Electric potential energy of two charged spheres

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Two insulating spheres have radii 0.3cm and 0.5cm, masses 0.1kg and 0.7kg and uniformly distributed charges of -2 [tex]\mu[/tex]C and 3 [tex]\mu[/tex]C. they are released when the distance from their center are 1m apart. How fast will each be moving when they collide.

Firstly, what is the radius of the sphere use for? Secondly, I calculated the electric potential energy of the system but what is this energy equivalent to? Lastly, how can we solve this question if the spheres were conducting spheres?
 

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  • #2
Okay, well, first let me say that I'm not sure how to answer your question, but I would like to think through it a bit myself. The electrical potential energy at the beginning should be equal to the sum of the kinetic energies of the spheres at the end. I think conservation of momentum still holds, so using the energy and momentum equations I think one should be able to calculate both velocities. I'm not sure how the radius of the spheres comes into play either. It would affect the potential energy of each spherical charge distribution, but that doesn't seem like it should be relevant to me since the spheres aren't changing, so we can set our zero of potential energy at the total potential energy inherent within the spheres. If the spheres were conducting, it seems to me that the charge on each sphere should redistribute itself such that field is zero and the spheres don't move. Is this possible?

Sorry for the long, useless response, but I would like an answer to your question as well!

Kelly
 
  • #3
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That's what I had in mind at first, so do you think the energy lost by the system is equivalent to the kinetic energy gain by the sphere? So can we treat one sphere as stationary and just calculate the relative velocity of the moving sphere? I think if the spheres are conducting they would polarize each other as they move together?
 
  • #4
ideasrule
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Firstly, what is the radius of the sphere use for? Secondly, I calculated the electric potential energy of the system but what is this energy equivalent to? Lastly, how can we solve this question if the spheres were conducting spheres?

The radii are used for calculating the potential energy of the system after the collision. The electric potential energy isn't equal to anything, but the difference in electric potential energy is equal to the total kinetic energy of the system, since total energy is conserved.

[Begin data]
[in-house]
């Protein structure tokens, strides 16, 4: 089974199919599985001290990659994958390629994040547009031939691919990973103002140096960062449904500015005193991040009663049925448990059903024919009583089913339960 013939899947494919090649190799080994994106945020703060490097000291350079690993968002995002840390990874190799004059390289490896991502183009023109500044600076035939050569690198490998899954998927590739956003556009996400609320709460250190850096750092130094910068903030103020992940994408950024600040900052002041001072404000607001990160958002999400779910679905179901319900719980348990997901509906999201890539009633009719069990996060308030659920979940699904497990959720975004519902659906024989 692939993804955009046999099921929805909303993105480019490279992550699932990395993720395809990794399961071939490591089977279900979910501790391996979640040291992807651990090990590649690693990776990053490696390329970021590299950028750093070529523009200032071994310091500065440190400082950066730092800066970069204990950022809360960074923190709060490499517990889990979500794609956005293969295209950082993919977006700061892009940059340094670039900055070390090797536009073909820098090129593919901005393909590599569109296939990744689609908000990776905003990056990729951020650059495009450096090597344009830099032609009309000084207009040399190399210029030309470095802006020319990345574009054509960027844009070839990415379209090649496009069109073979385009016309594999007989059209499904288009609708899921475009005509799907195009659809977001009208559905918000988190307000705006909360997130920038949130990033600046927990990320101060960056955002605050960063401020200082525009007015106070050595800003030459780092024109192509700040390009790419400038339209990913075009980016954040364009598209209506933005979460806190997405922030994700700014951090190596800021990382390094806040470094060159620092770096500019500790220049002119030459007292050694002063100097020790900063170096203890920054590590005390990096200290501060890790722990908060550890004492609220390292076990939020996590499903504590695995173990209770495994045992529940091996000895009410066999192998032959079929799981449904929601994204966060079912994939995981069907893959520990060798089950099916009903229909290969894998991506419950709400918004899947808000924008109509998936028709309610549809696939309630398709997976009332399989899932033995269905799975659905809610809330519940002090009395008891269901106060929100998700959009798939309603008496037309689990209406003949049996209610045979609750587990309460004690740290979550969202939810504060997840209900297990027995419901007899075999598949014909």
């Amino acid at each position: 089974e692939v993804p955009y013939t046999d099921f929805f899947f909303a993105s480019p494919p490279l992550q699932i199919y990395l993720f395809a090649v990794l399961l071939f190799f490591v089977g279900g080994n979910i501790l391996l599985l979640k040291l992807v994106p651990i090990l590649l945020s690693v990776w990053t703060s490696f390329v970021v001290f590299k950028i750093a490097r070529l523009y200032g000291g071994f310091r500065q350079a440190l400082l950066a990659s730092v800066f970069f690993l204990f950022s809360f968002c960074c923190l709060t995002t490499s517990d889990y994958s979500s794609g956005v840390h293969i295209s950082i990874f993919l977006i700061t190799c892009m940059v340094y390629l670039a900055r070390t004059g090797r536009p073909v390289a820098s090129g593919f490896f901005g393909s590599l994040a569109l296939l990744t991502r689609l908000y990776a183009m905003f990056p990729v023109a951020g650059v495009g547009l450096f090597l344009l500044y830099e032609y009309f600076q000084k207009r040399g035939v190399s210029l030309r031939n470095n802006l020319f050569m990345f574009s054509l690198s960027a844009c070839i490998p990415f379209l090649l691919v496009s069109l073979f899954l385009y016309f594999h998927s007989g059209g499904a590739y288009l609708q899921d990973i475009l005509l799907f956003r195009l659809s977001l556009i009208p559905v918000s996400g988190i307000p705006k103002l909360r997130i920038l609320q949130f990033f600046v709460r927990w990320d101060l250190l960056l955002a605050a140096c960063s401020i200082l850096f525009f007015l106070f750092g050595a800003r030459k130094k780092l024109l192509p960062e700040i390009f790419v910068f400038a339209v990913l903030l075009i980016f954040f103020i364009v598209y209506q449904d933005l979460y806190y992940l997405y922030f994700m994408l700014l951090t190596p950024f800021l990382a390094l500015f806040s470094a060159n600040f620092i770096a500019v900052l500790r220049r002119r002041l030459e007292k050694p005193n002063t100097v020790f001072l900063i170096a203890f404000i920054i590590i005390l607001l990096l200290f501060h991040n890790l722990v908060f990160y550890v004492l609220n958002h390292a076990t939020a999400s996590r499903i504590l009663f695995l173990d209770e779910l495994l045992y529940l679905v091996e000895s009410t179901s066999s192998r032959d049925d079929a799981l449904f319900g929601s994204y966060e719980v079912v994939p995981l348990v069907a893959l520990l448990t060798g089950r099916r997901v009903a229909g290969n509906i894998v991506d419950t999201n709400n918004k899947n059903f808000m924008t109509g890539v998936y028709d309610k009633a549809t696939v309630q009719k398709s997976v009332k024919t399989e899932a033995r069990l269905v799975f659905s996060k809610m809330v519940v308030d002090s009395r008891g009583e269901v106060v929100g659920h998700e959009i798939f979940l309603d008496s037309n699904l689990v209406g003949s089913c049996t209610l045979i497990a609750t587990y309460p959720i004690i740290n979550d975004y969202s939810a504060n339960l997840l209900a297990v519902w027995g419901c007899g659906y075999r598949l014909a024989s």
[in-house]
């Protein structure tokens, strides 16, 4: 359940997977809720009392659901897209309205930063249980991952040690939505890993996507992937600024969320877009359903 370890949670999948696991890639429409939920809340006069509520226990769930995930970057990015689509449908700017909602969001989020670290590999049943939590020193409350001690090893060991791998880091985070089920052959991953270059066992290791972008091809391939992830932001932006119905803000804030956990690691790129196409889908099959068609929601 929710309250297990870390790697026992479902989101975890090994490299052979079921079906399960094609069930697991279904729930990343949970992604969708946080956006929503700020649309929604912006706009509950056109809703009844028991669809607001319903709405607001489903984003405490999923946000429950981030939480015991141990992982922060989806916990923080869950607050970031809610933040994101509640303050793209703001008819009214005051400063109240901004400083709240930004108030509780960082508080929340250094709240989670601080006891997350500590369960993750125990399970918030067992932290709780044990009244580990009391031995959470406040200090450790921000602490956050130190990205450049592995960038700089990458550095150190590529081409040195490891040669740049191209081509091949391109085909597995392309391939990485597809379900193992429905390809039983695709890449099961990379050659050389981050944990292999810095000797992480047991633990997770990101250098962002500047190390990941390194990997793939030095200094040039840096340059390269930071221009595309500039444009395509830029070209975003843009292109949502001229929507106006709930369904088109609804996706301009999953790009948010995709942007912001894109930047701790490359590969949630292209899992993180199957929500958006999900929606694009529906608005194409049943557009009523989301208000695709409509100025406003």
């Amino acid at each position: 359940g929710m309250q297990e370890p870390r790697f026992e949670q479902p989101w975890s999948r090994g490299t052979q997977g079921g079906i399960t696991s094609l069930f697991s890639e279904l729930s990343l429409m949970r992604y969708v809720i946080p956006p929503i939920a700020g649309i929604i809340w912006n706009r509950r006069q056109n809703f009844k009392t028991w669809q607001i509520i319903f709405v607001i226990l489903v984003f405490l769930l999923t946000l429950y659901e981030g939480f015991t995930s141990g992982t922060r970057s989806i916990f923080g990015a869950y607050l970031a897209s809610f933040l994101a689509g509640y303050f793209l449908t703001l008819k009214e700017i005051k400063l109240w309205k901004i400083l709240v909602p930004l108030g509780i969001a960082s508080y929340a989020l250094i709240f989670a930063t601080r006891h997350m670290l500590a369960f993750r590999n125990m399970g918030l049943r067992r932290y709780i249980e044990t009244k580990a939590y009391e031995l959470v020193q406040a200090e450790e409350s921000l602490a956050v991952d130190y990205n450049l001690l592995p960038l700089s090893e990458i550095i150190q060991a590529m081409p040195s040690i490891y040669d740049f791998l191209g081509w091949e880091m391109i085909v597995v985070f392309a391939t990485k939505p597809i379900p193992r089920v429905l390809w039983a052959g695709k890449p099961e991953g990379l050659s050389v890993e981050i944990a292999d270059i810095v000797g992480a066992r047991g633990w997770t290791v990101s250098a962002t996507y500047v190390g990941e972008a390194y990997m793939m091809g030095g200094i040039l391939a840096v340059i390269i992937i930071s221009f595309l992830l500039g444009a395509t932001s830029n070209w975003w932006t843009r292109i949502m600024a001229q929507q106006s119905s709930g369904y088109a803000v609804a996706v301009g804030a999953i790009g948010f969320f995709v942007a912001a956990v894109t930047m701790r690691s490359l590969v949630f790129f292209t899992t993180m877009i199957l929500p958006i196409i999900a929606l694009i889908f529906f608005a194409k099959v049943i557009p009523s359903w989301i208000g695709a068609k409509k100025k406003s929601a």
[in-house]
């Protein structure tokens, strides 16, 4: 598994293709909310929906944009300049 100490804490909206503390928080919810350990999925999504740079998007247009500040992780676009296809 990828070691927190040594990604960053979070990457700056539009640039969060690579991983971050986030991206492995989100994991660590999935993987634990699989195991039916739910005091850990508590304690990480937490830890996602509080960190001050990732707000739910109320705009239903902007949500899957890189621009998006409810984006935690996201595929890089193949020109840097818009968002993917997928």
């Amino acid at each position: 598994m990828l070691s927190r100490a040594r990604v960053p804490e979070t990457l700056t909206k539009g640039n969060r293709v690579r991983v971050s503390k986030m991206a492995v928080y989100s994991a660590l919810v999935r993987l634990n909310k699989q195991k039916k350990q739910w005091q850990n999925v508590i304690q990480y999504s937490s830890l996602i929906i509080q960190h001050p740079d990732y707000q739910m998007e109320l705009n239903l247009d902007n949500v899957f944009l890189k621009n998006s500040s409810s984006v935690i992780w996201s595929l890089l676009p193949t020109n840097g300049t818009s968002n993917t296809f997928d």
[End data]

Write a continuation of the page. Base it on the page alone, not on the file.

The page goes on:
If the spheres were conducting, the separation of charges would make the problem much harder to solve. I don't think the solution is trivial.
 
  • #5
ideasrule
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That's what I had in mind at first, so do you think the energy lost by the system is equivalent to the kinetic energy gain by the sphere? So can we treat one sphere as stationary and just calculate the relative velocity of the moving sphere?

The potential energy lost by the system is equal to the kinetic energy gained by TWO spheres. You can't treat one sphere as stationary because in any inertial reference frame, it isn't.

I think if the spheres are conducting they would polarize each other as they move together?

Yes. That would make the problem extremely difficult to solve.
 
  • #6
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So if we use [tex]\Delta[/tex]U = [tex]\frac{1}{2}[/tex]m1v12 +[tex]\frac{1}{2}[/tex]m2v22 and conservation of momentum m1v1= -m2v2 simultaneously is able to solve it? I am not able to get the answer?
 
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  • #7
ideasrule
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Yes, that's how you do it. You should be able to get an answer. How did you try to solve the equations?
 
  • #8
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ke [tex]\frac{Qq}{r^2}[/tex]= [tex]\frac{1}{2}[/tex] m1v12 + [tex]\frac{1}{2m2}[/tex] (m1v1)2
The distance r is 1m?

I gotten v1 to be 0.793m/s but its not the answer. So how do we use the radius of the sphere?
 

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